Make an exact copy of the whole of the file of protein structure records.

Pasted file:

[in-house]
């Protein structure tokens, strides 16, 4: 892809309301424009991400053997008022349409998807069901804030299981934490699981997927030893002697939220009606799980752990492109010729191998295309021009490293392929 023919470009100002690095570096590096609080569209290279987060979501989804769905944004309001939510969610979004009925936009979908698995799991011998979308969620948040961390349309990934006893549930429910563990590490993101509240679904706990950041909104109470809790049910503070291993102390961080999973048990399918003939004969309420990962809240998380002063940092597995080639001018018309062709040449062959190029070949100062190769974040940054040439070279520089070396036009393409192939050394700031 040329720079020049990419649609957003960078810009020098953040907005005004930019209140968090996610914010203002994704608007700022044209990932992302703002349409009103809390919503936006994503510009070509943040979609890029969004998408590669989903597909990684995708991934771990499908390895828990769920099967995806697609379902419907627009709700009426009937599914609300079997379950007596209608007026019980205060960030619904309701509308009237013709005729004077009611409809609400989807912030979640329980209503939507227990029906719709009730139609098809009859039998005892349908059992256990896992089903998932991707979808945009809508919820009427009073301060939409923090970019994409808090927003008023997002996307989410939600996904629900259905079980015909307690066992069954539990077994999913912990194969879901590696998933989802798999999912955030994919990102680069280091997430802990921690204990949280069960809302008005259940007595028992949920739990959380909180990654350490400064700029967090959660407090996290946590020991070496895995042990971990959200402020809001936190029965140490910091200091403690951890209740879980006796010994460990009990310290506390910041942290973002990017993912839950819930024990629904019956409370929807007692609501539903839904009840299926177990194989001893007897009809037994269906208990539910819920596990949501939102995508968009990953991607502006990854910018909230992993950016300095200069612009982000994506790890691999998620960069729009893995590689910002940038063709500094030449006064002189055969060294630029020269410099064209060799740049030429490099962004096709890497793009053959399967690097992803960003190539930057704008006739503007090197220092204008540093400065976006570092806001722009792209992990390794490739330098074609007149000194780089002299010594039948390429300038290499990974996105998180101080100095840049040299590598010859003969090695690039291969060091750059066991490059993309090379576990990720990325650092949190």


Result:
[in-house]
């Protein structure tokens, strides 16, 4: 892809309301424009991400053997008022349409998807069901804030299981934490699981997927030893002697939220009606799980752990492109010729191998295309021009490293392929 023919470009100002690095570096590096609080569209290279987060979501989804769905944004309001939510969610979004009925936009979908698995799991011998979308969620948040961390349309990934006893549930429910563990590490993101509240679904706990950041909104109470809790049910503070291993102390961080999973048990399918003939004969309420990962809240998380002063940092597995080639001018018309062709040449062959190029070949100062190769974040940054040439070279520089070396036009393409192939050394700031 040329720079020049990419649609957003960078810009020098953040907005005004930019209140968090996610914010203002994704608007700022044209990932992302703002349409009103809390919503936006994503510009070509943040979609890029969004998408590669989903597909990684995708991934771990499908390895828990769920099967995806697609379902419907627009709700009426009937599914609300079997379950007596209608007026019980205060960030619904309701509308009237013709005729004077009611409809609400989807912030979640329980209503939507227990029906719709009730139609098809009859039998005892349908059992256990896992089903998932991707979808945009809508919820009427009073301060939409923090970019994409808090927003008023997002996307989410939600996904629900259905079980015909307690066992069954539990077994999913912990194969879901590696998933989802798999999912955030994919990102680069280091997430802990921690204990949280069960809302008005259940007595028992949920739990959380909180990654350490400064700029967090959660407090996290946590020991070496895995042990971990959200402020809001936190029965140490910091200091403690951890209740879980006796010994460990009990310290506390910041942290973002990017993912839950819930024990629904019956409370929807007692609501539903839904009840299926177990194989001893007897009809037994269906208990539910819920596990949501939102995508968009990953991607502006990854910018909230992993950016300095200069612009982000994506790890691999998620960069729009893995590689910002940038063709500094030449006064002189055969060294630029020269410099064209060799740049030429490099962004096709890497793009053959399967690097992803960003190539930057704008006739503007090197220092204008540093400065976006570092806001722009792209992990390794490739330098074609007149000194780089002299010594039948390429300038290499990974996105998180101080100095840049040299590598010859003969090695690039291969060091750059066991490059993309090379576990990720990325650092949190």